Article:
York Street is a road that links Belfast City Centre with the Shore Road. Royal Avenue, one of the main streets in the city centre, ends when it is crossed by Donegall Street and this marks the start of York Street. Traditionally the street marked the boundary of the dockside Sailortown area. York Street used to be a densely populated residential area, but most of it was demolished to make way for the M2 and the subsequent Westlink. The New Lodge and Tiger's Bay areas are to the north of York Street.
York Street is the home of the University of Ulster's Belfast campus, the home the university's art and design school and a part of the city's Cathedral Quarter, which takes its name from the nearby St Anne's Cathedral. Beside the university is Cathedral Eye Clinic, a leading centre for ophthalmology.
Other current features of York Street include the Cityside Shopping Centre, which has branches of Tesco, Asda and other large chain stores, St Paul's Church of Ireland and Yorkgate railway station. Previously the street had been dominated by the Co-operative buildings, built between 1911 and 1932, and housing a variety of shops, the Co-operative's regional headquarters and their restaurant and ballroom, the Orpheus. It also housed the now demolished Gallaher's tobacco factory which, when opened in 1896, was the largest cigarette factory in the world.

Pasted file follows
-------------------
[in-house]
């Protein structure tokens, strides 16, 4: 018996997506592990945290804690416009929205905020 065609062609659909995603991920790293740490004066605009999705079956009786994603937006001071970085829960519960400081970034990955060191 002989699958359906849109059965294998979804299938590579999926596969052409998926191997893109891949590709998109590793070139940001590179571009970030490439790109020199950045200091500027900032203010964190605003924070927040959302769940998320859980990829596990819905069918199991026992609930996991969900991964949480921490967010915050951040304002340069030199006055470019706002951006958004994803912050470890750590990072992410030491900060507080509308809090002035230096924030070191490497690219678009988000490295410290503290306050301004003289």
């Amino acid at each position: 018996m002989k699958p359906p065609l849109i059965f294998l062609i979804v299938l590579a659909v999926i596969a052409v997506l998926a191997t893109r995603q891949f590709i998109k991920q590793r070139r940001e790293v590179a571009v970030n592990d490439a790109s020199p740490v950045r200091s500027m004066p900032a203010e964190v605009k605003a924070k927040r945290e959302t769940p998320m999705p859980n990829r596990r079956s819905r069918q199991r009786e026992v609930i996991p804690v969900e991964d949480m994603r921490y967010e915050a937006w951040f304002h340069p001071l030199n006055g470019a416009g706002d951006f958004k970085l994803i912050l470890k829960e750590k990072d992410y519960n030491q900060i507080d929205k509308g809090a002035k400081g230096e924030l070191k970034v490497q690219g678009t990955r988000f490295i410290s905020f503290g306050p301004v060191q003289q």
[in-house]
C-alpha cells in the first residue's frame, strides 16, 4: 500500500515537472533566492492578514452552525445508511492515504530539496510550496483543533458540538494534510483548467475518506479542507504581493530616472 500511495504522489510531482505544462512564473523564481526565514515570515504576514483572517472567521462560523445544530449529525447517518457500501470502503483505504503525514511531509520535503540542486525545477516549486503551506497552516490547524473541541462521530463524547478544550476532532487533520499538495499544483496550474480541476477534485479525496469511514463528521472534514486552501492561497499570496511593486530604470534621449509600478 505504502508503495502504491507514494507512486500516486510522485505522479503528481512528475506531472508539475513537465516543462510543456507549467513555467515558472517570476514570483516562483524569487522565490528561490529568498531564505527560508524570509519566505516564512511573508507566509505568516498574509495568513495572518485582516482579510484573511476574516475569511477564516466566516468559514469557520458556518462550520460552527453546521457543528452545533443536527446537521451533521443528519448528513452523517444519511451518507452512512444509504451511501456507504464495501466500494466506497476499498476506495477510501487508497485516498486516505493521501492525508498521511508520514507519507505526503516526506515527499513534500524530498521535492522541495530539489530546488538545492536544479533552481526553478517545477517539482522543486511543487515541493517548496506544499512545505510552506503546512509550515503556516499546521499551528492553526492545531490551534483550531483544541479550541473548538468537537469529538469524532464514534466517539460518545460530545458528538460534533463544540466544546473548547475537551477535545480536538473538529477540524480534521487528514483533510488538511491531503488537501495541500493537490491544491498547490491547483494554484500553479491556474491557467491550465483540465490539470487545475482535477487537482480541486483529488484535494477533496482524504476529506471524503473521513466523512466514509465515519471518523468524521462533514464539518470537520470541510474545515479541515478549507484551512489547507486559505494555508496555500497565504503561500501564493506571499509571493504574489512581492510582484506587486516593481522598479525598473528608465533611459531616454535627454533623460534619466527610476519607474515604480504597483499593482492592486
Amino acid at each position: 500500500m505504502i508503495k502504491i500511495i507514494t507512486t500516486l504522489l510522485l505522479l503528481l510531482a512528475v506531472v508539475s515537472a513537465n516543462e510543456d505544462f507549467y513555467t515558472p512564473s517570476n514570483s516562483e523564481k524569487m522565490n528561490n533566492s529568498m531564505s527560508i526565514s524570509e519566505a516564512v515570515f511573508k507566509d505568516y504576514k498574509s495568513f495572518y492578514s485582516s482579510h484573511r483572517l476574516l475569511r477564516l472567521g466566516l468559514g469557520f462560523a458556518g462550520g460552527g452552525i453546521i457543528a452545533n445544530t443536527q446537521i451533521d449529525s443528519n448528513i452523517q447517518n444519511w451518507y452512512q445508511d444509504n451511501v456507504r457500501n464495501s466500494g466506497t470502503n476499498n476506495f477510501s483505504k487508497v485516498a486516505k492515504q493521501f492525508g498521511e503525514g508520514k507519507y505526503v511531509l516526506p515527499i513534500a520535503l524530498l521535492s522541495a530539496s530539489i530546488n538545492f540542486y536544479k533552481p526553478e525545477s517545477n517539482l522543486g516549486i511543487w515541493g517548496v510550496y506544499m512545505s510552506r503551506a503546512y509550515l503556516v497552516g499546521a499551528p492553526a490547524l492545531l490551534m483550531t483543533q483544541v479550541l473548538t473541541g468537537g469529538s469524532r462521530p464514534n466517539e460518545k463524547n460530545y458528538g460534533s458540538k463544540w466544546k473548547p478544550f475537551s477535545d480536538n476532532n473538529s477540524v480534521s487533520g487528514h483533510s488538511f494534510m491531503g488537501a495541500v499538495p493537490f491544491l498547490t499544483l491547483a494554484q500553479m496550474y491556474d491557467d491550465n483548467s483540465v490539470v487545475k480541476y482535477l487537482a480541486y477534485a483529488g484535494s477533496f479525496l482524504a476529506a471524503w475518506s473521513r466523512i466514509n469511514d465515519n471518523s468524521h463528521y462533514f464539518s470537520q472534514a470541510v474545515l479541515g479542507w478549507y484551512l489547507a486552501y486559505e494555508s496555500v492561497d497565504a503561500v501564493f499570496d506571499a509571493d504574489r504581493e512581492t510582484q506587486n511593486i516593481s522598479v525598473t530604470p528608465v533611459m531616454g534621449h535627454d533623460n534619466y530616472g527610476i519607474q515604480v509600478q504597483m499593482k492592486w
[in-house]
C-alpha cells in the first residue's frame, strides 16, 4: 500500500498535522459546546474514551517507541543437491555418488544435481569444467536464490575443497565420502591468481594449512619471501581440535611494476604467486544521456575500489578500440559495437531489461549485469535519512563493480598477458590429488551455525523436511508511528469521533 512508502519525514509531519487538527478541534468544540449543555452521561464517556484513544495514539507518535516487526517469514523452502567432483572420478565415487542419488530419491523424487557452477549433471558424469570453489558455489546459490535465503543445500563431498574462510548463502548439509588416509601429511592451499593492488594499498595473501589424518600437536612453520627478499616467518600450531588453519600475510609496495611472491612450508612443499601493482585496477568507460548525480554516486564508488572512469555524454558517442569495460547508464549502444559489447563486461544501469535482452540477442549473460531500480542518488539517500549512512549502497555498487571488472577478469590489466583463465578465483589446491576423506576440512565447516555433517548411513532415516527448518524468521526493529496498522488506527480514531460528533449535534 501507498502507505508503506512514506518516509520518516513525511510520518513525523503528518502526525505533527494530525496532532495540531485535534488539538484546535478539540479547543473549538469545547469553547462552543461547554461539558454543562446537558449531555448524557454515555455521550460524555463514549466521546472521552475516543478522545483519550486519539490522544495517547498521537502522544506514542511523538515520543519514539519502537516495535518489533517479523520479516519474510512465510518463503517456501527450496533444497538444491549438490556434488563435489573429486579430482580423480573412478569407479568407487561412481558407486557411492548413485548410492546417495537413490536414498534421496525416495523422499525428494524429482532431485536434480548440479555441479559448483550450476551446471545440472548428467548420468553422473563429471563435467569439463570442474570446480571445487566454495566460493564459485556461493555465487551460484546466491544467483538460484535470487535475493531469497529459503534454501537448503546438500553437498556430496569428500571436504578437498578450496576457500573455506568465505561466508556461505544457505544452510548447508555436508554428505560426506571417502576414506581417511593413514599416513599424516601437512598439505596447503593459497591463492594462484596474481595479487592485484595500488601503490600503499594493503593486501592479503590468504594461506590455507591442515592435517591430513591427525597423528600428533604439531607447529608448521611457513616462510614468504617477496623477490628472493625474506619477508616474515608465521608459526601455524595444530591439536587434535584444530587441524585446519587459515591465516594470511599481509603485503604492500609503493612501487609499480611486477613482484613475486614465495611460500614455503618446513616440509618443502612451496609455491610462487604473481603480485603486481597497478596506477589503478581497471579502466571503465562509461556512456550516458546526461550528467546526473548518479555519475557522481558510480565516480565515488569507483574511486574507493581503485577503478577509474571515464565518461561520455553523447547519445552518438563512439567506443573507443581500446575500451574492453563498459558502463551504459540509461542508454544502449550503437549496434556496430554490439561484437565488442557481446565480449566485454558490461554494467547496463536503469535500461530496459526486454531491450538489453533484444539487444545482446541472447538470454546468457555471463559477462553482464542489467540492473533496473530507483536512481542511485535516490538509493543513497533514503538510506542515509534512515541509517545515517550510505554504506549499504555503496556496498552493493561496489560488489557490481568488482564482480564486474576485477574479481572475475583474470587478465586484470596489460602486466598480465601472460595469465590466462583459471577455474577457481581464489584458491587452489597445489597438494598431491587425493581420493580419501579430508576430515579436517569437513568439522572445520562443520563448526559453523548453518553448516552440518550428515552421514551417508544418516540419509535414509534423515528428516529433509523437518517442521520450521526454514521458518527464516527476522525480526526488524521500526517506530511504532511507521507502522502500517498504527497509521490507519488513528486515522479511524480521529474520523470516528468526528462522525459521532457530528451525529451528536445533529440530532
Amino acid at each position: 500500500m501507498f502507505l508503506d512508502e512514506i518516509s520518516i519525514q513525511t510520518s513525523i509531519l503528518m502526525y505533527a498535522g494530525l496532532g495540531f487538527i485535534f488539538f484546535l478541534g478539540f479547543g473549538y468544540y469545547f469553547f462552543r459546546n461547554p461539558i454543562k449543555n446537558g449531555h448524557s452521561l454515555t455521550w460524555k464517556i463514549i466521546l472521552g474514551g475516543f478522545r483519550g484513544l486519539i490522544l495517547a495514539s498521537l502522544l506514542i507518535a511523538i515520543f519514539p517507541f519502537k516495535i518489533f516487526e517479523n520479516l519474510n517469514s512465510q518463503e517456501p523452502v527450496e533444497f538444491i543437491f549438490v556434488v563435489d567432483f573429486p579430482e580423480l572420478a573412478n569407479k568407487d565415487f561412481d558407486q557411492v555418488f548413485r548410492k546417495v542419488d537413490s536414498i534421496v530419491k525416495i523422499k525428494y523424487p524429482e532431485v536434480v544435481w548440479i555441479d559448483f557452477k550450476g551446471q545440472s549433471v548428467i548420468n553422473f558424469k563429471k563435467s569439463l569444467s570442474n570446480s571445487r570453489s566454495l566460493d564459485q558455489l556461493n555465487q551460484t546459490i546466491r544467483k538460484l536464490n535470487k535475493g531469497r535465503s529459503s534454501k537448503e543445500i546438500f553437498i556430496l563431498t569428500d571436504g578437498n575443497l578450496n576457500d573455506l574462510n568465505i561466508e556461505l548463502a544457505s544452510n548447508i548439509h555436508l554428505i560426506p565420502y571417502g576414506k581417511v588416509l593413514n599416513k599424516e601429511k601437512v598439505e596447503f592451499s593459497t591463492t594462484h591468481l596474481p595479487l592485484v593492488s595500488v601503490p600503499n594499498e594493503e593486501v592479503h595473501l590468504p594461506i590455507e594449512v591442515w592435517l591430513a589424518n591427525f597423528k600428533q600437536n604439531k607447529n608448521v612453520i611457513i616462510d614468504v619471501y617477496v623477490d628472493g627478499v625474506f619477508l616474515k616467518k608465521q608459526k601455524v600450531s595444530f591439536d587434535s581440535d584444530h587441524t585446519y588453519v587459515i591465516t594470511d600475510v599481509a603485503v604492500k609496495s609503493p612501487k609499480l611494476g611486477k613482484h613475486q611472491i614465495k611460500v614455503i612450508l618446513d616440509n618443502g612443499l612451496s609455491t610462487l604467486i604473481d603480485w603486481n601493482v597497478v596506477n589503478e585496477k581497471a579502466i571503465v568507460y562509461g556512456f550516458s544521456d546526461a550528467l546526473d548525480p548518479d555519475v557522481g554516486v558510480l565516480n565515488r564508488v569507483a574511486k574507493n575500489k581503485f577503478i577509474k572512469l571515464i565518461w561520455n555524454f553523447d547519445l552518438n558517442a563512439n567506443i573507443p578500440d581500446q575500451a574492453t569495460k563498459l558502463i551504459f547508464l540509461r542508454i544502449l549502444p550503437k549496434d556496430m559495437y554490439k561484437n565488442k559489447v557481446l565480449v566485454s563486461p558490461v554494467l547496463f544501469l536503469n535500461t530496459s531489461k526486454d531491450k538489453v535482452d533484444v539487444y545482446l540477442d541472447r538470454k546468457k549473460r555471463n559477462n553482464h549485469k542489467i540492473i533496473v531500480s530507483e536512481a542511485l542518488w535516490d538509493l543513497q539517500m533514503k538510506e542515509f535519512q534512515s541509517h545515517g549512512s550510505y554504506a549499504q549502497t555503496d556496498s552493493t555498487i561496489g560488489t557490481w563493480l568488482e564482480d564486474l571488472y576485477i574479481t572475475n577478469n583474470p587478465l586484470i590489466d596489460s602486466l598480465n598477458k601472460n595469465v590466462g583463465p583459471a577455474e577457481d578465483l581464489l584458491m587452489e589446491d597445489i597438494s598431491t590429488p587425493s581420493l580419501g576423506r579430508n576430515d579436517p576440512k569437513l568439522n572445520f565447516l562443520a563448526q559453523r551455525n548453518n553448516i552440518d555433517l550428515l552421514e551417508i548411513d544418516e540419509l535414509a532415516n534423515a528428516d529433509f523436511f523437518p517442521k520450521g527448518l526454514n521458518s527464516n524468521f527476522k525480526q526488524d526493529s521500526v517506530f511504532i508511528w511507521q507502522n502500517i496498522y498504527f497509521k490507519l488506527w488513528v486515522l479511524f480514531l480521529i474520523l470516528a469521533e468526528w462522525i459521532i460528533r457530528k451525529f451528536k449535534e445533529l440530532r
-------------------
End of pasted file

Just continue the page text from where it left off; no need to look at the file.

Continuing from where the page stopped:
York Street continues to approximately Hanna Street, a small side street, where it becomes the York Road. Bedrooms Galore, a warehouse facing Hanna Street, has 1 York Road as its postal address. This area is home to a Police Service of Northern Ireland station, one of the two covering the North Belfast policing district. York Road also includes a number of places of worship both on the road and off the side streets. These include a Salvation Army mission, the Alexandra Presbyterian Church, Jennymount Methodist Church and the York Road Baptist Community.
Alexandra Park is a public park located in the area around the York Road. Whilst this area is mainly loyalist in composition it is adjacent to the republican Newington area. As a result, Alexandra Park has, uniquely for a public park, a peace line running through it, effectively separating the use of the park for each community. In late 2011 a gate was added to this fence making access possible for a limited time.
Tiger's Bay is the name given to a loyalist enclave centred on upper North Queen Street. Although it is not on the Shore Road the two areas run parallel and are linked by a number of side streets. Its origins go back to the nineteenth century when it was constructed with very basic housing intended for the unskilled labourers who made up the bulk of the workforce at Harland and Wolff shipyard. Like York Street and York Road, Tiger's Bay suffered extensive damage during the Belfast Blitz.